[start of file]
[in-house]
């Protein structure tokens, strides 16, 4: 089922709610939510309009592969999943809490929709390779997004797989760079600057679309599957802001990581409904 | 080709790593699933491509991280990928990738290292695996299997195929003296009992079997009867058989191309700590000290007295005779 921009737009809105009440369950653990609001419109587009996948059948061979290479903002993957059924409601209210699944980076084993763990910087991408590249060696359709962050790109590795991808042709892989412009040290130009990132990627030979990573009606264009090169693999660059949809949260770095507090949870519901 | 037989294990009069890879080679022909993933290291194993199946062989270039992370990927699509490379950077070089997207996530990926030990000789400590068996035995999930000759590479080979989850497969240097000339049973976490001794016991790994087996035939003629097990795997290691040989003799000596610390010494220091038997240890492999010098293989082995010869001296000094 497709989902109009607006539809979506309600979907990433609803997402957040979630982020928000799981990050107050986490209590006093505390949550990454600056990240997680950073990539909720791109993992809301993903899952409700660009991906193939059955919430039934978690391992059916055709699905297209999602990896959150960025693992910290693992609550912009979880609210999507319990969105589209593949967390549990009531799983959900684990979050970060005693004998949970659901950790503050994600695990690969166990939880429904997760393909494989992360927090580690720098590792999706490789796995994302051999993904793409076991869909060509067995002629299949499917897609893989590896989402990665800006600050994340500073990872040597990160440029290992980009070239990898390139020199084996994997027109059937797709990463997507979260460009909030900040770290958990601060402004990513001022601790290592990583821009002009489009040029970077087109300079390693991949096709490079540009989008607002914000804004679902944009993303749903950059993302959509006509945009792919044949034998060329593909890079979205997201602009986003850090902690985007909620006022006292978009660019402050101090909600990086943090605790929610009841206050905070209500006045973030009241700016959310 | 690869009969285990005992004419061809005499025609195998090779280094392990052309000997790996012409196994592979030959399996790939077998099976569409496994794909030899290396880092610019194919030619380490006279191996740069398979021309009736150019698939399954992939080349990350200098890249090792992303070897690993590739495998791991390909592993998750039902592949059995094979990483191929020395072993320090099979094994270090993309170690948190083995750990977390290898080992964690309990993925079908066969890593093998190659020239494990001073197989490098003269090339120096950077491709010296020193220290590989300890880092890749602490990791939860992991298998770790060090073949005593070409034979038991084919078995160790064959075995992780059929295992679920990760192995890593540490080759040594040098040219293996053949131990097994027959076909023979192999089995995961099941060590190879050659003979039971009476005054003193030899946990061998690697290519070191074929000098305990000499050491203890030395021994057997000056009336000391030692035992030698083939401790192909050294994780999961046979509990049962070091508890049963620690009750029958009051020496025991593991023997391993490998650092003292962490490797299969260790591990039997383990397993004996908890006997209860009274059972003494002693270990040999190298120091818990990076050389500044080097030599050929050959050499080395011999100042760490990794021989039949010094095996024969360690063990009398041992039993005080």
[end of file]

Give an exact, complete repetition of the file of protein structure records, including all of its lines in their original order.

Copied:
[in-house]
């Protein structure tokens, strides 16, 4: 089922709610939510309009592969999943809490929709390779997004797989760079600057679309599957802001990581409904 | 080709790593699933491509991280990928990738290292695996299997195929003296009992079997009867058989191309700590000290007295005779 921009737009809105009440369950653990609001419109587009996948059948061979290479903002993957059924409601209210699944980076084993763990910087991408590249060696359709962050790109590795991808042709892989412009040290130009990132990627030979990573009606264009090169693999660059949809949260770095507090949870519901 | 037989294990009069890879080679022909993933290291194993199946062989270039992370990927699509490379950077070089997207996530990926030990000789400590068996035995999930000759590479080979989850497969240097000339049973976490001794016991790994087996035939003629097990795997290691040989003799000596610390010494220091038997240890492999010098293989082995010869001296000094 497709989902109009607006539809979506309600979907990433609803997402957040979630982020928000799981990050107050986490209590006093505390949550990454600056990240997680950073990539909720791109993992809301993903899952409700660009991906193939059955919430039934978690391992059916055709699905297209999602990896959150960025693992910290693992609550912009979880609210999507319990969105589209593949967390549990009531799983959900684990979050970060005693004998949970659901950790503050994600695990690969166990939880429904997760393909494989992360927090580690720098590792999706490789796995994302051999993904793409076991869909060509067995002629299949499917897609893989590896989402990665800006600050994340500073990872040597990160440029290992980009070239990898390139020199084996994997027109059937797709990463997507979260460009909030900040770290958990601060402004990513001022601790290592990583821009002009489009040029970077087109300079390693991949096709490079540009989008607002914000804004679902944009993303749903950059993302959509006509945009792919044949034998060329593909890079979205997201602009986003850090902690985007909620006022006292978009660019402050101090909600990086943090605790929610009841206050905070209500006045973030009241700016959310 | 690869009969285990005992004419061809005499025609195998090779280094392990052309000997790996012409196994592979030959399996790939077998099976569409496994794909030899290396880092610019194919030619380490006279191996740069398979021309009736150019698939399954992939080349990350200098890249090792992303070897690993590739495998791991390909592993998750039902592949059995094979990483191929020395072993320090099979094994270090993309170690948190083995750990977390290898080992964690309990993925079908066969890593093998190659020239494990001073197989490098003269090339120096950077491709010296020193220290590989300890880092890749602490990791939860992991298998770790060090073949005593070409034979038991084919078995160790064959075995992780059929295992679920990760192995890593540490080759040594040098040219293996053949131990097994027959076909023979192999089995995961099941060590190879050659003979039971009476005054003193030899946990061998690697290519070191074929000098305990000499050491203890030395021994057997000056009336000391030692035992030698083939401790192909050294994780999961046979509990049962070091508890049963620690009750029958009051020496025991593991023997391993490998650092003292962490490797299969260790591990039997383990397993004996908890006997209860009274059972003494002693270990040999190298120091818990990076050389500044080097030599050929050959050499080395011999100042760490990794021989039949010094095996024969360690063990009398041992039993005080």